2. Organic Insecticidal Soap: Spray wash your plants with a soapy solution, especially the underside of the leaves where the insects live. This method kills adult insects by suffocating them with a coat of soap.
3. Yellow Sticky Pads: Yellow sticky pads are a wonderful control and monitoring method. Whiteflies are attracted to the color yellow and will turn up to investigate, only to find themselves glued to their doom. Hang a yellow cardboard or yellow piece of wood with a very sticky substance applied to it. These sticky traps can be purchased from garden stores too.
4. Beneficial Insects: Several predators and parasitoids may be effective in controlling whitefly infestations, including green lacewings, ladybirds, minute pirate bugs, big-eyed bugs, and damsel bugs. Attract these insects by planting several flowering plants in your garden.
5. Companion Plants: A number of plants can be intercropped with vegetables and ornamental plants, in a garden setting, to serve as companion plants to protect against whiteflies. Nasturtiums are thought to provide a defense to gooseberries and tomatoes owing to particular root chemicals that deter whiteflies. Zinnias help by attracting predators that consume whiteflies, including predatory wasps and flies. Hummingbird bush, pineapple sage and bee balm are other such plants that help attract predators in addition to concealing the scent of nearby susceptible plants.
6. Neem Oil Insecticide: Neem oil has several complex active ingredients, azadirachtin being the most potent and well-studied. These ingredients disrupt the proper functioning of the natural hormones of insects and unsettle their feeding, mating and egg laying activities. If eggs are produced they don’t hatch, or the larvae don’t molt. The population eventually plummets, and they disappear. Neem oil has some systemic (absorbed by the plant) benefits when applied as a foliar spray, but seems to work best as a systemic when applied as a soil drench, absorbed by the plant roots. Dilute 2-5 ml of neem oil in a liter of water and spray it on your plants, every fortnight.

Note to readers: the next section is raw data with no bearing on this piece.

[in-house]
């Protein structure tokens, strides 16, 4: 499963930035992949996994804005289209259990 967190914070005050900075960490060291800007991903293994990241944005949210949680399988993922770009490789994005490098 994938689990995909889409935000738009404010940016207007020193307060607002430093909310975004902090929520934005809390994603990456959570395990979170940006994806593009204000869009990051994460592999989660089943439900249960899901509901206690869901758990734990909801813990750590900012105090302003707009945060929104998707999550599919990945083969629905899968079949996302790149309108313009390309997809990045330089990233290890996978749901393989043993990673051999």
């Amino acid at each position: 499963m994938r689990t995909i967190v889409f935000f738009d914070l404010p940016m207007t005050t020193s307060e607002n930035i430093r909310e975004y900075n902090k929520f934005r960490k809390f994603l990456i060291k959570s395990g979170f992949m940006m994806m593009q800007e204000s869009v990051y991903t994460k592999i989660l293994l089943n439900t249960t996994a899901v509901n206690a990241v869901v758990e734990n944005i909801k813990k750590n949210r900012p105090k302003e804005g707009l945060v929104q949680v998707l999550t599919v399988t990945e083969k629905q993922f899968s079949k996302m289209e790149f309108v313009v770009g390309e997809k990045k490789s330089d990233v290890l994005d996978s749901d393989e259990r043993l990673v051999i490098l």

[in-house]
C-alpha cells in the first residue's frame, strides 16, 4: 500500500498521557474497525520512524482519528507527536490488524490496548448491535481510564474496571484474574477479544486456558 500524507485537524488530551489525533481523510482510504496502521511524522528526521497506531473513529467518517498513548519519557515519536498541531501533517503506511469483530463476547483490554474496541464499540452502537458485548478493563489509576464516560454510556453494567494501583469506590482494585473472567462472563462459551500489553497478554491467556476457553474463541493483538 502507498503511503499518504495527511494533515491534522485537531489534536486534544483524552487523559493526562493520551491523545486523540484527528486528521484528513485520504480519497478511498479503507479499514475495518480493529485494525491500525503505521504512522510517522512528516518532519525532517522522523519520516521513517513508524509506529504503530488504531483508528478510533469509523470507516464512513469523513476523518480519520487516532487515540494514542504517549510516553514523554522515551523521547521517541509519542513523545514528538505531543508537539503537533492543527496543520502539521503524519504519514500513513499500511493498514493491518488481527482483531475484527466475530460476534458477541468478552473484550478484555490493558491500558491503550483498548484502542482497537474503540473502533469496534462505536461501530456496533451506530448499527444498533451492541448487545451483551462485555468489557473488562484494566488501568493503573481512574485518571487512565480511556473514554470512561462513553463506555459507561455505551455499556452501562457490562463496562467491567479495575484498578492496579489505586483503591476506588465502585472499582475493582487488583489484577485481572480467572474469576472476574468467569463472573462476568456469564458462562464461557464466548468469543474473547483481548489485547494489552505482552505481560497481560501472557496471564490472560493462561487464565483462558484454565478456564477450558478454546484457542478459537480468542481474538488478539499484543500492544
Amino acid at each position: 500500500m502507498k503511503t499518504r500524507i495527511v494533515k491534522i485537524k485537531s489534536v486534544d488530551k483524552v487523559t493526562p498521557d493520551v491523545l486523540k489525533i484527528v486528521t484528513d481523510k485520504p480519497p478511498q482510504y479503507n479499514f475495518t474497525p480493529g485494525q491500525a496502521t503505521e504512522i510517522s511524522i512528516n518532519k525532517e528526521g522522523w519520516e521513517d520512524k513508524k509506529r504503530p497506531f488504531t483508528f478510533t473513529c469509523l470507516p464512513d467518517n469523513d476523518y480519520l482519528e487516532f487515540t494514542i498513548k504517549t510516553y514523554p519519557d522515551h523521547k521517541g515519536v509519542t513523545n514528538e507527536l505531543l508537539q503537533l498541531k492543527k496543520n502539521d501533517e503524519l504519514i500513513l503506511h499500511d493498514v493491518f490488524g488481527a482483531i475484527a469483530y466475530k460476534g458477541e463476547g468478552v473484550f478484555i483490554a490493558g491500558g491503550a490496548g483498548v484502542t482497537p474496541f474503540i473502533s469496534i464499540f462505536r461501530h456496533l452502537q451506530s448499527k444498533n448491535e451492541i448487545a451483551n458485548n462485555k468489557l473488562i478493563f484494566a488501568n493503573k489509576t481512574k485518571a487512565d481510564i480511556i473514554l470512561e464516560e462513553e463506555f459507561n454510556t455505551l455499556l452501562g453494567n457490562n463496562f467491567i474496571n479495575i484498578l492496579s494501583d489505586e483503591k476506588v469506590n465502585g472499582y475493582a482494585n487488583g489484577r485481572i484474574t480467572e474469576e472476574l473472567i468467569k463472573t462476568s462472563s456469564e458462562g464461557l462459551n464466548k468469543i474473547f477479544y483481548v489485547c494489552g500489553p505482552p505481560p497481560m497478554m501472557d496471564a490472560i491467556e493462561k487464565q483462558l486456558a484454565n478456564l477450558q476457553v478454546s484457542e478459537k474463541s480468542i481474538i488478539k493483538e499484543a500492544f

7. Earthworm castings: Spray earthworm castings at the base of the plant. Reports show that vermi-compost helps repel pests.
8. Homemade repellant: Try this homemade mixture to control and deter whiteflies from attacking your plants. In a spray bottle, mix 2 parts rubbing alcohol, 5 parts water, and 1 tablespoon biodegradable liquid soap. Spray the mixture on the foliage of garden plants that are susceptible to these pests.
9. Reflective mulches: Aluminum foil or reflective plastic mulches can repel whiteflies by reflecting sunlight onto them, thus hindering their ability to seek out their favorite plants.
10. Seaweed extract: Use a seaweed spray to mist the leaves of your plants. It serves a dual purpose: benefits plants by providing nutrition and makes sprayed parts undesirable for whiteflies to reproduce on.
Start your mission and make your garden whitefly free. Share your experiences with us and don’t forget to spread the word.